Betty Weibel of Chagrin Falls began volunteering at Fieldstone Farm Therapeutic Riding Center in the 1990s. Years later, she has written a book centered on a local woman’s inspirational story linked to the help of therapeutic riding.

Mrs. Weibel said she had heard of Debbie Gadus, a Chardon native, through serving on the Board of Trustees at Fieldstone Farm. The pair met for the first time when Mrs. Weibel approached Ms. Gadus, 53, to begin discussing her story as part of the manuscript that would become “Little Victories: A True Story of the Healing Power of Horses.”

“This was a story that was always of interest, to tell the story of Fieldstone Farm and how it grew and what goes on in a therapeutic riding center. And then I got the idea that it’d be better if it was personal – from someone’s point of view,” said Mrs. Weibel, who is an equestrian with a 30-year career in journalism and public relations. “I reached out to Debbie and she was willing to share from the beginning.”

“I’m not really a public person. But if it helps Fieldstone, that’s everything to me, and the equine therapy industry,” Ms. Gadus said of the decision to share her story.

Mrs. Weibel, 61, published “Little Victories,” which is her second book, with Brown Dog Books in October. The book follows Ms. Gadus’ story of healing and becoming a leader in the field of therapeutic riding after a snow-laden riding arena roof in Chardon collapsed leaving her a paraplegic. Ms. Gadus’ personal story also parallels the story of Fieldstone Farm’s growth into one of the nation’s leading facilities for therapeutic riding for children and adults with physical and mental exceptionalities.

“Ohio has about 40 certified [therapeutic riding] centers. So it’s huge now,” Mrs. Weibel said. “But back then, it was just getting going. So it (the book) intertwines Debbie’s story with how this place got started and along the way tells stories from different perspectives.”

Mrs. Weibel explained this story took center stage in “Little Victories” because Ms. Gadus got back in the saddle at Fieldstone Farm and then became an advocate for individuals with disabilities through her work with the Professional Association of Therapeutic Horsemanship.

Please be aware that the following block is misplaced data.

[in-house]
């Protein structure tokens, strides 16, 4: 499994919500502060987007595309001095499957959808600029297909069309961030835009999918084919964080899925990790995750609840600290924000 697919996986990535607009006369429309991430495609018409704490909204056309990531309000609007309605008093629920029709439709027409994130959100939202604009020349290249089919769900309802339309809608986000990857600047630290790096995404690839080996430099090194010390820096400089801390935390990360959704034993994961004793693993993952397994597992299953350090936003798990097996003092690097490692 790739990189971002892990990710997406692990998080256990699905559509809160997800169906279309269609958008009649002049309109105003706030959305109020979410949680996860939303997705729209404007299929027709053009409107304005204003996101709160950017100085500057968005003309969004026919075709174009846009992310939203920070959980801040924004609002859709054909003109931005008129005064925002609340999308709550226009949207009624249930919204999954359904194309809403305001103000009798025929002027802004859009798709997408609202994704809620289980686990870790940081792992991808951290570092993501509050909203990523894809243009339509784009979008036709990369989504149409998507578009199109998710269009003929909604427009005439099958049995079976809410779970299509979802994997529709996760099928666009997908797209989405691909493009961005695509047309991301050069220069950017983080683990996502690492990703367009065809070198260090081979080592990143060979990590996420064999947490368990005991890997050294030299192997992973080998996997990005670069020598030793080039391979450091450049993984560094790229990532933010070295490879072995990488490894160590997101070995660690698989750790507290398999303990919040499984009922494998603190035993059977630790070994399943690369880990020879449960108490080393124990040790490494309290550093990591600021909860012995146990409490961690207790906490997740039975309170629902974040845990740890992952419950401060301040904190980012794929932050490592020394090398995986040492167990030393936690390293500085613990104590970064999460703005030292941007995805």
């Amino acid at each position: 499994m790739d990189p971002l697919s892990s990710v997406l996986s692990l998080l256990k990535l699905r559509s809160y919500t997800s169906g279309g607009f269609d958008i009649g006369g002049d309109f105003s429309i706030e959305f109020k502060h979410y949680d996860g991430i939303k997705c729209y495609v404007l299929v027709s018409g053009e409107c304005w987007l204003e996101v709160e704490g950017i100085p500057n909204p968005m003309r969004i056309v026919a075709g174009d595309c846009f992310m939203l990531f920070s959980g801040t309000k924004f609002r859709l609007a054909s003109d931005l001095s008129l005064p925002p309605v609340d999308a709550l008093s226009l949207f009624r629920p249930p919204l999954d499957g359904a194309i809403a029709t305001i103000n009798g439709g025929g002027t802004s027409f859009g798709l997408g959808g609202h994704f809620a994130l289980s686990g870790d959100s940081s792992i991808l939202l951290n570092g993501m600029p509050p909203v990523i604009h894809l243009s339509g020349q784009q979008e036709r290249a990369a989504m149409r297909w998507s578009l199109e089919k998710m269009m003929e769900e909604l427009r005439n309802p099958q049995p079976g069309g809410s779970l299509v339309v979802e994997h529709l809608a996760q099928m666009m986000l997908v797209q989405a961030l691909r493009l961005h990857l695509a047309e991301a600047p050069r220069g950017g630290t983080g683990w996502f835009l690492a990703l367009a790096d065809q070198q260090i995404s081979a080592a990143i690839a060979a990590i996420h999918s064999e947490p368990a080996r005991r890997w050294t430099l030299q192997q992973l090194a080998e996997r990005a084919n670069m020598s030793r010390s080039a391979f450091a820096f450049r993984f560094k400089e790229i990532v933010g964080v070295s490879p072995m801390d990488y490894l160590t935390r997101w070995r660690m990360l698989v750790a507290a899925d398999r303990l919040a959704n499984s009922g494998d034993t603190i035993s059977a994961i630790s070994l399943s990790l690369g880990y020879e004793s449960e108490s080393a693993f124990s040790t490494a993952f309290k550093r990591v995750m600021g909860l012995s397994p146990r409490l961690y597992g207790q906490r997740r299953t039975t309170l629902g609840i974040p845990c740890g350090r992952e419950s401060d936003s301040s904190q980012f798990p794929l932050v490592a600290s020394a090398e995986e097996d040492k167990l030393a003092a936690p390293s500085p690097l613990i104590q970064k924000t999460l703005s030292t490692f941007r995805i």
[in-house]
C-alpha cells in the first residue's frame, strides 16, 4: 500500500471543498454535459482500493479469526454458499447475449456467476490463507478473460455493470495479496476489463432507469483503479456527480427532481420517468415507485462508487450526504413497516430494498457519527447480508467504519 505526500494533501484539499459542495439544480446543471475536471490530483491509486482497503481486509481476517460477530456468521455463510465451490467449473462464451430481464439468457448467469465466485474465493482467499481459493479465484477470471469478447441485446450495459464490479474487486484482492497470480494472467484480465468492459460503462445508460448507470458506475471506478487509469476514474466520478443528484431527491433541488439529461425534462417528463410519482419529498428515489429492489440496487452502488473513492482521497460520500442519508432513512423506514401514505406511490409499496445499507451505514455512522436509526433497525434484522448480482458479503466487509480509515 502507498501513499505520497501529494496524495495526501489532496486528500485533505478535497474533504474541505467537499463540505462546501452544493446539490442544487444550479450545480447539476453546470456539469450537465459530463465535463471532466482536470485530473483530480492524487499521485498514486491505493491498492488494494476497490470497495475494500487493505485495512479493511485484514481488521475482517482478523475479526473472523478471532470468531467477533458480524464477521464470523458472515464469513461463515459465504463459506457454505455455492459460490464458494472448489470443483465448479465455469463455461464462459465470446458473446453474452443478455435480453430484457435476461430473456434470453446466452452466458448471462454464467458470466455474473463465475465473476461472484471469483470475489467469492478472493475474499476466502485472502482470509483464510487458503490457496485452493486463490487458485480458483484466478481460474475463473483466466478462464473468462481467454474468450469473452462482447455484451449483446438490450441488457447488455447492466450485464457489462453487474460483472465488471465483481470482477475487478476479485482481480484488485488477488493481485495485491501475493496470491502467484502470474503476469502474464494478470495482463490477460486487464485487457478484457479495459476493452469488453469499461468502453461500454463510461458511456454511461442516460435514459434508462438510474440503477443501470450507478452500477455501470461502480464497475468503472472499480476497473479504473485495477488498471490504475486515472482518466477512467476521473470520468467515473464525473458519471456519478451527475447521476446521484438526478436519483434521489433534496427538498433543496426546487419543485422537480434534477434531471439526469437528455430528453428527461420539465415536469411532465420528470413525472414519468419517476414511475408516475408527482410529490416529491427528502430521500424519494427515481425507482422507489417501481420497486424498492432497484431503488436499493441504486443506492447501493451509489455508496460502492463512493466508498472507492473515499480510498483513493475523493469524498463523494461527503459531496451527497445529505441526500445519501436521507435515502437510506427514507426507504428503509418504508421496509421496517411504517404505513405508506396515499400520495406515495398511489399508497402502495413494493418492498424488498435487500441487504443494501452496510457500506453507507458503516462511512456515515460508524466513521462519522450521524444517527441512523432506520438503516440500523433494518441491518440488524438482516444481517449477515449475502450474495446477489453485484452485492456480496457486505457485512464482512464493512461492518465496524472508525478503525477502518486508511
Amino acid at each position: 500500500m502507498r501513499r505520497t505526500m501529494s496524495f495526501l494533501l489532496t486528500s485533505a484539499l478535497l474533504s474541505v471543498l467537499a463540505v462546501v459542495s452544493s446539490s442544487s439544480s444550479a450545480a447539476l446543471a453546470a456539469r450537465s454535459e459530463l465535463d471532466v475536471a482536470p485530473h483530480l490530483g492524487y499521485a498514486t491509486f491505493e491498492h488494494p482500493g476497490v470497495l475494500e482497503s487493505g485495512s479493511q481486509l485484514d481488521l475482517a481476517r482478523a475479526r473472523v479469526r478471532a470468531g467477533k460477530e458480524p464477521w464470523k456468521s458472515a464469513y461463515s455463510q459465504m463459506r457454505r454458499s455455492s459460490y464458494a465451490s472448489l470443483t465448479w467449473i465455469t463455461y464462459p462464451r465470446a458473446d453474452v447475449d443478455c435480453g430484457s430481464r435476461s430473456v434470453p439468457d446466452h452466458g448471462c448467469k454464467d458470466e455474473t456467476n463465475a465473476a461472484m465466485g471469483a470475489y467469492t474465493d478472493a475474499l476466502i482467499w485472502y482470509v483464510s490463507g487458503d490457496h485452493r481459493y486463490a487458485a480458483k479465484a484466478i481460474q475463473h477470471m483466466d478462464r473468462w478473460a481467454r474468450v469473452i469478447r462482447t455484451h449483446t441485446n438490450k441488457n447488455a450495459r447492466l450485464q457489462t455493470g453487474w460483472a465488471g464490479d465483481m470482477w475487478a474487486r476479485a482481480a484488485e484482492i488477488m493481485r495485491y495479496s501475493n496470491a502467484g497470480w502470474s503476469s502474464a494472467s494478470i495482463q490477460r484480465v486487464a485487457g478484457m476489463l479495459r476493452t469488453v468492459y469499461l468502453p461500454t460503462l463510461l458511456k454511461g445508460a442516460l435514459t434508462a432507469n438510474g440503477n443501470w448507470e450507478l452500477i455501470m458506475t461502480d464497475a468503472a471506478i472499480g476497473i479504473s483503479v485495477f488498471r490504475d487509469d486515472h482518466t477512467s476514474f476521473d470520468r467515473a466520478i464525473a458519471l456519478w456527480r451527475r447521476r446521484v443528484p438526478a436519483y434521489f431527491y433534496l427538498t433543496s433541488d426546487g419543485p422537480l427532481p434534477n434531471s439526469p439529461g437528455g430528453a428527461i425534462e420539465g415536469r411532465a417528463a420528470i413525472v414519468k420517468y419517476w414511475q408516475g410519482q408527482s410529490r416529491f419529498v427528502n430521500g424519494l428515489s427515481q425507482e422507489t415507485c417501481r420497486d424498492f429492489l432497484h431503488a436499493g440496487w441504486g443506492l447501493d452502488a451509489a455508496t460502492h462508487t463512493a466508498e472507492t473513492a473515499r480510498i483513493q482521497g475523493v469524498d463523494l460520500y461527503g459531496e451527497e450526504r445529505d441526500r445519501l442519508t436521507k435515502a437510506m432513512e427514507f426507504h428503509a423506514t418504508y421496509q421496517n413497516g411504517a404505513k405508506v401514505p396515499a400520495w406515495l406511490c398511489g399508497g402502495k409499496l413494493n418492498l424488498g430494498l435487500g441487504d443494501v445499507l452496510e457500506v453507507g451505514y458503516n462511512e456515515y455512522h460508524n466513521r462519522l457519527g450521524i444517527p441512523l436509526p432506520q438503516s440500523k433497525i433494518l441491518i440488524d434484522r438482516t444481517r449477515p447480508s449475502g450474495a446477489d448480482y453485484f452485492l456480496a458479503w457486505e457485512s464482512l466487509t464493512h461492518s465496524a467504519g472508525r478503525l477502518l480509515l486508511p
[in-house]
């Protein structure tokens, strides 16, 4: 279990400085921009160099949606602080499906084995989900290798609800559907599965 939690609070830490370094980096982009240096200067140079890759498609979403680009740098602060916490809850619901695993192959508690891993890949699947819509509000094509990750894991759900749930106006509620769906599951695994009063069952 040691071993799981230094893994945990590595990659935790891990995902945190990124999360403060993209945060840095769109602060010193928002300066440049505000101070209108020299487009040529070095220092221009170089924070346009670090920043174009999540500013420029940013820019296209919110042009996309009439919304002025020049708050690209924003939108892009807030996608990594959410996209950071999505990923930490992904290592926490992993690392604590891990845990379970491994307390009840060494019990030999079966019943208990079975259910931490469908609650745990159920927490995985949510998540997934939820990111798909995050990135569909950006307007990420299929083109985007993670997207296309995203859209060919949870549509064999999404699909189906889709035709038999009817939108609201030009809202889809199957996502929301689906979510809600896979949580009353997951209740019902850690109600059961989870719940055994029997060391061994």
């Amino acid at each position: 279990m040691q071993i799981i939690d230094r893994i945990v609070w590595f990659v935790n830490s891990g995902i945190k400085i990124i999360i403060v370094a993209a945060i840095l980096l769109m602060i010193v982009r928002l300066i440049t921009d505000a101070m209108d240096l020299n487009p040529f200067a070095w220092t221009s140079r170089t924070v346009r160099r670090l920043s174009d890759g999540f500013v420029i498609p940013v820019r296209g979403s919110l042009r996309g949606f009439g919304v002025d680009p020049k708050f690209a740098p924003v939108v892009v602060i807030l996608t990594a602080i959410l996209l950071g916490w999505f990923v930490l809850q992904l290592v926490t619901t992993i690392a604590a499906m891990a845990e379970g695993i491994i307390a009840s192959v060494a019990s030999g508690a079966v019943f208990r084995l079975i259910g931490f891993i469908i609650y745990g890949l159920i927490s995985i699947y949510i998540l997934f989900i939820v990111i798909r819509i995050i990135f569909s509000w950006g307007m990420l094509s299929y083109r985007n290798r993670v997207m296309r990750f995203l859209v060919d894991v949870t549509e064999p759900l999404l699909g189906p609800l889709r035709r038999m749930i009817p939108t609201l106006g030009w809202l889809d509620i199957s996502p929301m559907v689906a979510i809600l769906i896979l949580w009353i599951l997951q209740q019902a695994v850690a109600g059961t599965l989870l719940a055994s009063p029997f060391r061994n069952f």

“She’s on committees, she speaks, she does lectures at Lake Erie College for people who are learning to teach; she’s kind of come full circle,” Mrs. Weibel said.

Ms. Gadus said her work with people who come for therapeutic riding uses some of the skills she had before her accident, as she details basic riding skills she was teaching as a 28-year-old into simpler steps. The lessons she teaches continue to become about more than just riding, she said.

“We’re getting a lot more into the emotional end of things and [the students] do a lot of breathing and feeling the heart rates of the horses and just living in the now,” Ms. Gadus explained. “The horses are very ‘now’ creatures. They don’t tend to hang on to the things that we tend to hang on to as much.”

Mrs. Weibel’s goal is to raise awareness about people with exceptionalities and therapeutic riding. She said an acquaintance who is a lawyer in New York sent a note saying he had never thought about what it’s like to be a person with exceptionalities, and that the book opened his eyes to how to be supportive and respectful.

“I’m hoping people look beyond the title and thinking it’s a horse book, because it’s really an inspirational story that I think is enlightening for everybody,” Mrs. Weibel said. “I’d like people to walk away with an understanding of the value of therapeutic riding and what it can do for people. I’d also like them to learn from Debbie’s story.”

Mrs. Weibel added that she wrote the book to be an easier read with Debbie’s narrative built in so that younger audiences around middle school age could also enjoy it. The book is available on Amazon as both an e-book and a printed copy, at Fireside Books and Schneider Saddlery in Bainbridge, Big Dees in Streetsboro and Lake Erie College Bookstore in Painesville.

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